Thomas Boylston Adams to Abigail Adams
Philadelphia May 14 1792
I received your kind letter of the 6th: this Evening, and feel happy that you advanced so far on your Journey, without receiving any injury.1 I was somewhat anxious for your health, but the favorable account you give, has relieved me in a measure from the apprehension. I hope you may enjoy it much more this Summer than the last. The directions left with me respecting Mr: Harrison, are rendered of no consequence, by his declining in a very polite manner the kind offer you made him & lady.2 He waited on me, and resquested that I would assure you how much he felt himself obliged; but that after reflecting upon the affair, he thought it most prudent to decline, as he expected very shortly to procure a “little Box” for him & Mrs. Harrison, and that the time he would be able to stay in the House, would hardly compensate for the trouble of removing. I confess to you, that I was not grieved at this answer—for tho I had rather have had them in the House than any body I know, yet I had found a Bachelors life so little irksome, that I had no inclination to change my situation. How long this will last I can’t say; for my own sake, I hope during your whole absence. I find very little alteration with respect to the sociability of my meals; for you may recollect that we never were remarkably talkative An half dozen of insipid Newspapers, which the Printers still continue to send, generally fill up the intervals at Breakfast; and at dinner a Magazine, Museum, or Bolinbrook, make a substitute for companions.
I had thought of my duty to Madam Washington, and accordingly fulfill’d it on Friday Evening— She was very well, and enquired particularly if I had heared from you and how your health continued. Mrs. Dalton too, enquired—besides many others. You will pardon this small talk in me—I have nothing better at present. Miss B Smith had the civility to invite me to her wedding, through the medium of her Father; on thursday Evening; Her Bride maids were Miss A Hamilton, Miss Mead & Miss Keppele. The Bride Grooms attendants were Mr. Cutting, Mr. J Trumbull and Mr. Welsh; I don’t know in what particular capacity I had the honor to Act, but as I was the only Gentleman, out of office, I thought myself highly honored.3 The Ceremony was conducted with great decency & much propriety;— the Church service performed by Bishop White, was new to me; and except that part of it, in which the Lady says “I take thee Samuel” or whatever the name is, Miss S—— performed extreemely well.4 She was dressed neat & simply—much frightened at first; but soon composed. Cutting made us very happy at a very handsome supper, and the Evening was spent in mirth and gayety. All formality and restraint seemed to be out of the question, especially as Mr. C. appeared perfectly in his element. On Saturday morning they sat out for NE—where you will probably see them in a short time.— Mrs: Dalton & Mrs. Otis direct me to remember them particularly to you; in doing which I subscribe your Son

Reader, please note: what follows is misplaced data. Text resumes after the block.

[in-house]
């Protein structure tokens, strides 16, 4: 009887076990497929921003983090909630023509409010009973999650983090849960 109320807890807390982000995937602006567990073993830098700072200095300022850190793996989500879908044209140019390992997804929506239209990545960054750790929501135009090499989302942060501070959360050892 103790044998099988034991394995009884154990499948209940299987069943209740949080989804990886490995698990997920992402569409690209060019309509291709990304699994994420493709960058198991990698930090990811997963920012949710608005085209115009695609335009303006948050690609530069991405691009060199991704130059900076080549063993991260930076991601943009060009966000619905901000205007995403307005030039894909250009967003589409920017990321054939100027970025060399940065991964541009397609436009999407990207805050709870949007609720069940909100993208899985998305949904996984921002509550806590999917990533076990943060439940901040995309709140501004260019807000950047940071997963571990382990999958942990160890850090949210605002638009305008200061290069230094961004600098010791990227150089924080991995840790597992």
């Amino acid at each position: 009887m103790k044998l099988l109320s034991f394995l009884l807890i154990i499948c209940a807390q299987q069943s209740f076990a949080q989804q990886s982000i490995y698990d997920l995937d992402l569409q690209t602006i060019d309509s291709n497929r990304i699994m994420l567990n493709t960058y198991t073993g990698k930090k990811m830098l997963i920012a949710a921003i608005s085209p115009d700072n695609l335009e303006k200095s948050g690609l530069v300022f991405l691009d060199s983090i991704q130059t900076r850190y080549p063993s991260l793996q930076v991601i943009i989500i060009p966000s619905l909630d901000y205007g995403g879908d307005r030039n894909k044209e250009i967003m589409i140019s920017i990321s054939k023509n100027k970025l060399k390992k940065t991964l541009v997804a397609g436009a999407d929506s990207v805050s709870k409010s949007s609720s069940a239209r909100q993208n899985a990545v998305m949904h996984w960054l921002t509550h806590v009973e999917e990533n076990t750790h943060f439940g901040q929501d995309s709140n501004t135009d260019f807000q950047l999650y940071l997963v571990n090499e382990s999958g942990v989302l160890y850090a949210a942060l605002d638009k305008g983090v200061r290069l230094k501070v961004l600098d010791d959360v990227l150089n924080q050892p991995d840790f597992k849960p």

Thomas B Adams
RC (Adams Papers); addressed: “Mrs: A Adams”; endorsed: “T. B. A. May 14. 1792 / Philadelphia.”
1. Not found.
2. Probably George Harrison (1762–1845), son of former Philadelphia mayor Henry Harrison and a business associate of Robert Morris, who had recently married Sophia Francis (1769–1851), daughter of Anne Willing and Tench Francis (JA, Papers description begins Papers of John Adams, ed. Robert J. Taylor, Gregg L. Lint, and others, Cambridge, 1977–. description ends , 11:388; Charles P. Keith, The Provincial Councillors of Pennsylvania, Phila., 1883, p. 106).
3. Rebecca (Becky) Smith (1772–1837), daughter of the Episcopal priest Rev. William Smith, married Samuel Blodget Jr. (1755–1814) of Boston on 10 May. Another account of the wedding noted that the bride “was dressed in a sprig’d muslin chemise, and wore a bonnet with a curtain. The young ladies, her bridesmaids, had also on chemises, but their hats ornamented. . . . There was a monstrous company—forty-seven people—at supper. That was perfectly elegant in every respect, and not even a whisper or joke that could have raised a blush in a vestal” (Philadelphia Federal Gazette, 12 May; Horace Wemyss Smith, Life and Correspondence of the Rev. William Smith, D.D., 2 vols., Phila., 1879–1880, 2:350, 514–519, 542; DAB description begins Allen Johnson, Dumas Malone, and others, eds., Dictionary of American Biography, New York, 1928–1936; repr. New York, 1955–1980; 10 vols. plus index and supplements. description ends , entry on William Smith).
4. Bishop William White (1748–1836) of Philadelphia served as the first Episcopal bishop for the diocese of Pennsylvania. He had dined with the Adamses in London in 1787 while there to be consecrated (DAB description begins Allen Johnson, Dumas Malone, and others, eds., Dictionary of American Biography, New York, 1928–1936; repr. New York, 1955–1980; 10 vols. plus index and supplements. description ends ; vol. 7:443).